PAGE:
Is Agile just a development process? There seem to be a lot of project managers who are in “denial” about the influence of Agile on the project management profession. They continue to think that there is only one way to do project management and that is the traditional plan-driven approach that hasn’t changed significantly since the 1950’s and 1960’s.
Is Agile Just a Development Process?
One rationalization I hear often is that some project managers will claim that Agile is not really a project management process it’s just a development process. That’s fairly narrow thinking about what “project management” is that goes back to the days when the project management process could be separated from the development process. In those days:
- A project manager might have been somewhat of a high-level administrator who planned and managed projects and may or may not have had any direct role in managing the development effort needed to fulfill the project requirements.
- He/she might have been a “middle-man” between the business customer and the development team. He/she might have worked with the business customer to define and document the requirements and then worked with the development organization to negotiate resource commitments as well as the cost and schedule for completing the effort.
In many cases, the project manager might have had little or no direct role in managing the development team – that level of management might have been done through a functional development manager. And, in some cases, the project manager simply held the development organization responsible for fulfilling the commitments that they had made and monitored their overall progress in fulfilling those commitments.
What’s Wrong With That Picture?
There are several limitations inherent in that style of project management. The traditional plan-driven approach to project management is optimized around achieving predictability by emphasizing planning and control. For many years, a project was deemed to be successful if it met its cost and schedule goals for a given set of defined requirements. That is how “success” has been defined for a long time. In today’s world:
- Levels of Uncertainty – There’s a much higher level of uncertainty in the world which makes a traditional plan-driven approach to project management very difficult to implement. It’s just not very adaptive to uncertain and rapidly-changing requirements. It typically forces you to make a lot of assumptions to try to resolve the uncertainty; and, many times, those assumptions will be wrong.
- Creativity and Innovation – Competitive pressures create a significant need for creativity and innovation. An overemphasis on planning and control is not very consistent with an environment that is needed for optimizing creativity and innovation. Breaking down a lot of overhead and creating empowered, self-organizing teams that are in direct contact with the business users creates an environment that is much better suited for creativity and innovation.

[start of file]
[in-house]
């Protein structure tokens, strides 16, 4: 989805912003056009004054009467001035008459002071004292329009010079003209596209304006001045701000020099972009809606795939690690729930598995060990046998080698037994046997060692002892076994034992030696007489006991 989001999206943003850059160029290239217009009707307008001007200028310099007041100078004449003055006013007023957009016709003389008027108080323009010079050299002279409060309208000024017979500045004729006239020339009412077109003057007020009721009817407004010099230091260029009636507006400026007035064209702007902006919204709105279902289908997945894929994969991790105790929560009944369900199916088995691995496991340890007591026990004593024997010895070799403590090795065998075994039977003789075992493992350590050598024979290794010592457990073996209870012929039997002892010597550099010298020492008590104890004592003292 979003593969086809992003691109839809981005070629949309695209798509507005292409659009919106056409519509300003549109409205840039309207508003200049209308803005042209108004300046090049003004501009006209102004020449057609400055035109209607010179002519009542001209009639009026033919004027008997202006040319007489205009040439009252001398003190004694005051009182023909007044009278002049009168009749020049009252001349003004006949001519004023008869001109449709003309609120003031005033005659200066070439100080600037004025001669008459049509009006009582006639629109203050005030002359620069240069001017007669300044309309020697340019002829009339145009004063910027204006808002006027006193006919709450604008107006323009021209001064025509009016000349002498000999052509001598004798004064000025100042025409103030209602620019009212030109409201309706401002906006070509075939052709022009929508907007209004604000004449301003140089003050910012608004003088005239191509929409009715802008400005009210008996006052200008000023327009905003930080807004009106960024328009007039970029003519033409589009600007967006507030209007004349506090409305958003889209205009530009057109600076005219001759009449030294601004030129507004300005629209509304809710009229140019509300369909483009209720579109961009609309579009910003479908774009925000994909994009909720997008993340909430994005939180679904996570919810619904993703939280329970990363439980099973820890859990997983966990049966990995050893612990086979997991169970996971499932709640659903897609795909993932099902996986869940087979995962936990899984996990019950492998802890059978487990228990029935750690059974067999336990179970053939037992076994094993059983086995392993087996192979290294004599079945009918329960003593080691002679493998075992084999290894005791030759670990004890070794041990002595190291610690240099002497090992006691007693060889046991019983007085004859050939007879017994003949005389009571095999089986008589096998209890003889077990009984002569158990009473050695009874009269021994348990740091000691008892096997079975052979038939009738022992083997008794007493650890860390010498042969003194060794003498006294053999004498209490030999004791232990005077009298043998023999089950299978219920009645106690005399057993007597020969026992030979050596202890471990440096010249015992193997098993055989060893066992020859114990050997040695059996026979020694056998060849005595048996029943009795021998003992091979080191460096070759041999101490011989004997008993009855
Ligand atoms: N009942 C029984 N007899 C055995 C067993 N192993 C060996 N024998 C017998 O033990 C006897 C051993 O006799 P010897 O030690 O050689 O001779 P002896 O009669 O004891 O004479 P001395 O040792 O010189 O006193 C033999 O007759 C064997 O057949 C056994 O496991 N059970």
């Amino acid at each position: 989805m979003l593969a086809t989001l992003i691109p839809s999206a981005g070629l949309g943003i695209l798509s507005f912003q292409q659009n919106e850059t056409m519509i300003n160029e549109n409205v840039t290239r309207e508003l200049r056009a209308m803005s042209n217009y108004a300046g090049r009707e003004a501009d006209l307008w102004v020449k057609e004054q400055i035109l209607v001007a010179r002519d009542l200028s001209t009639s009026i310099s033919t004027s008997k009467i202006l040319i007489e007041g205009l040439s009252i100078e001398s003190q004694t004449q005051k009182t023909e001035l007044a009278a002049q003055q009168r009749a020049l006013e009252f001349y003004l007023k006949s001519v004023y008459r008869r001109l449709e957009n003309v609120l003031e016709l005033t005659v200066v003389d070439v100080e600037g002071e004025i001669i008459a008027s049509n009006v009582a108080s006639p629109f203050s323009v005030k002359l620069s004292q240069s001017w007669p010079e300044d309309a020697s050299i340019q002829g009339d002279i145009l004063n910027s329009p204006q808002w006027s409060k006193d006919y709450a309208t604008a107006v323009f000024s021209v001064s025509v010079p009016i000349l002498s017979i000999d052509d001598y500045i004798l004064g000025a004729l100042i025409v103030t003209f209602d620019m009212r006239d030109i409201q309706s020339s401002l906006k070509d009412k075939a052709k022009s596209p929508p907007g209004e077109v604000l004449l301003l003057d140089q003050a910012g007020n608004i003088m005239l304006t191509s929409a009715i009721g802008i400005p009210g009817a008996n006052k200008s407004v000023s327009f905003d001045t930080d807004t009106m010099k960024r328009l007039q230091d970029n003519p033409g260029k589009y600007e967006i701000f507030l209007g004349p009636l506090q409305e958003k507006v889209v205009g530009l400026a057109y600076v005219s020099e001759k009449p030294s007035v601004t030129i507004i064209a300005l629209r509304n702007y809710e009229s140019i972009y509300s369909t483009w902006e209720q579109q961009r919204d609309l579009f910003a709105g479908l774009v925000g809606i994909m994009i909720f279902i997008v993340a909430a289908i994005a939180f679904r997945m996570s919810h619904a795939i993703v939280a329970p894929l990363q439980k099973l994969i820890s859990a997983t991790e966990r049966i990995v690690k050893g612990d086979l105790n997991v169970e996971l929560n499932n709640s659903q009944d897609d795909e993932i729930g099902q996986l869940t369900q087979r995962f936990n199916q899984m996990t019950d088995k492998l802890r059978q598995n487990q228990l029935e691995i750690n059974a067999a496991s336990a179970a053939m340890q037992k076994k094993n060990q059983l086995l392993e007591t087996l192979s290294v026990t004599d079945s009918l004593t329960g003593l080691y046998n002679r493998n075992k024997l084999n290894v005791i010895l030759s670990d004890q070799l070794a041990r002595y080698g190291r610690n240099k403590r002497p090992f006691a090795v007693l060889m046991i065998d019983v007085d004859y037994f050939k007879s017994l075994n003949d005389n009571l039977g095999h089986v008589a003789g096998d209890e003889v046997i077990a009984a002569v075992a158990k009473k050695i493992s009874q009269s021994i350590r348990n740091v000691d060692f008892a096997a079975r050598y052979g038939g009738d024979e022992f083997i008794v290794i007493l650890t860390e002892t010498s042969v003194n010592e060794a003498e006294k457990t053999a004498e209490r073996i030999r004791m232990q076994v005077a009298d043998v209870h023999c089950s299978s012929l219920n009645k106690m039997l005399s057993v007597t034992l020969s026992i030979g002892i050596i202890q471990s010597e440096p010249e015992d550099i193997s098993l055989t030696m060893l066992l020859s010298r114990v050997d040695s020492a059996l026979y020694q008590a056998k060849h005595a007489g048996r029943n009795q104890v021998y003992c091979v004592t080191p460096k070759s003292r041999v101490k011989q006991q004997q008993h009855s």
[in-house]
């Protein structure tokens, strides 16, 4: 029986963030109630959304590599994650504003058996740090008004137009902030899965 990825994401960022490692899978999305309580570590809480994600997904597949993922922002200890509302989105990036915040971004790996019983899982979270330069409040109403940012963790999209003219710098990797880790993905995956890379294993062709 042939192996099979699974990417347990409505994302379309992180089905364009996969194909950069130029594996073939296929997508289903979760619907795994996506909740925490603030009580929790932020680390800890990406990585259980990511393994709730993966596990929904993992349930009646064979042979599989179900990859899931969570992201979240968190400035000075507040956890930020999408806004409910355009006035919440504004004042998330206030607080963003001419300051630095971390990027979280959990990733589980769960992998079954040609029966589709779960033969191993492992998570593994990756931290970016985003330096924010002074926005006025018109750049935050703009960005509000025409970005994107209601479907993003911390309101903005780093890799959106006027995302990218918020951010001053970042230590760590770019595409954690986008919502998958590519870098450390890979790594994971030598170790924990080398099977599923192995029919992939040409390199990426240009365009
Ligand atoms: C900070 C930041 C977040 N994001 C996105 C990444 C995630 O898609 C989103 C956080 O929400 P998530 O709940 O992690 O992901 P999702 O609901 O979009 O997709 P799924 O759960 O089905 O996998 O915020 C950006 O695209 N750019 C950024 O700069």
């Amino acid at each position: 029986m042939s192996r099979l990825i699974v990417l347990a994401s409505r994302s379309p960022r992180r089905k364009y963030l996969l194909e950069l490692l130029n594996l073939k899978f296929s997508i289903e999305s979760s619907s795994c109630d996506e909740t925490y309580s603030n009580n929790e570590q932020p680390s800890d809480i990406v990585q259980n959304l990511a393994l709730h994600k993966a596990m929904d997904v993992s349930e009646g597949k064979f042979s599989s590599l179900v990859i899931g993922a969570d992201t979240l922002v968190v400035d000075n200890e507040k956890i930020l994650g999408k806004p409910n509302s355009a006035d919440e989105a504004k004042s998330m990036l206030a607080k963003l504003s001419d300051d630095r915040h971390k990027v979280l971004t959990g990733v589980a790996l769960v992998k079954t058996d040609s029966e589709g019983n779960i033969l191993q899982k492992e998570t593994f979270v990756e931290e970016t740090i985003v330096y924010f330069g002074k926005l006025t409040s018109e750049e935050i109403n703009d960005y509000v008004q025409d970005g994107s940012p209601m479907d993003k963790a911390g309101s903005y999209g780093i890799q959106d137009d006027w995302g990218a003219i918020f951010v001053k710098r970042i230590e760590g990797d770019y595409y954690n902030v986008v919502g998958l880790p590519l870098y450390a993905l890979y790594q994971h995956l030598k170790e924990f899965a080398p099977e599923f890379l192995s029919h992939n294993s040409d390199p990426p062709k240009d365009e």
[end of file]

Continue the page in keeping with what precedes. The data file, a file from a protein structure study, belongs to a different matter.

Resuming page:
- Need for Efficiency – Efficiency is also very important. There is a lot of overhead in a traditional plan-driven approach to project management and there is not much emphasis on efficiency. As long as the project was completed on time and under budget, no one typically looked very hard to see if there might have been a more efficient way of accomplishing that result.
Where Does that Leave the Project Manager?
All of that can be very threatening to many project managers because it might easily put them out of a job. In fact, there is typically no role for a project manager at the team level in an Agile project.
I personally believe that there continues to be a role for project managers but it may be a very different kind of role and it requires rethinking what “project management” is and developing some new skills. Project Managers who continue to insist that traditional plan-driven project management is the only way to do project management and who attempt to force-fit all projects to that approach will have a difficult time in the not-too-distant future.
I am sincerely interested in helping people in the project management profession better understand this challenge and to develop a strategy for reinvigorating their careers. To that end, I have developed a very short training course that is called “What Is the Future of Agile Project Management?” This course is eligible for one PDU and I am offering it to any project manager who wants to take it for a token amount of only $5:
This course should help you develop a new, broader, and more modern vision of what a project manager int he future might look like and help you answer the question: “Is Agile Just a Development Process?”.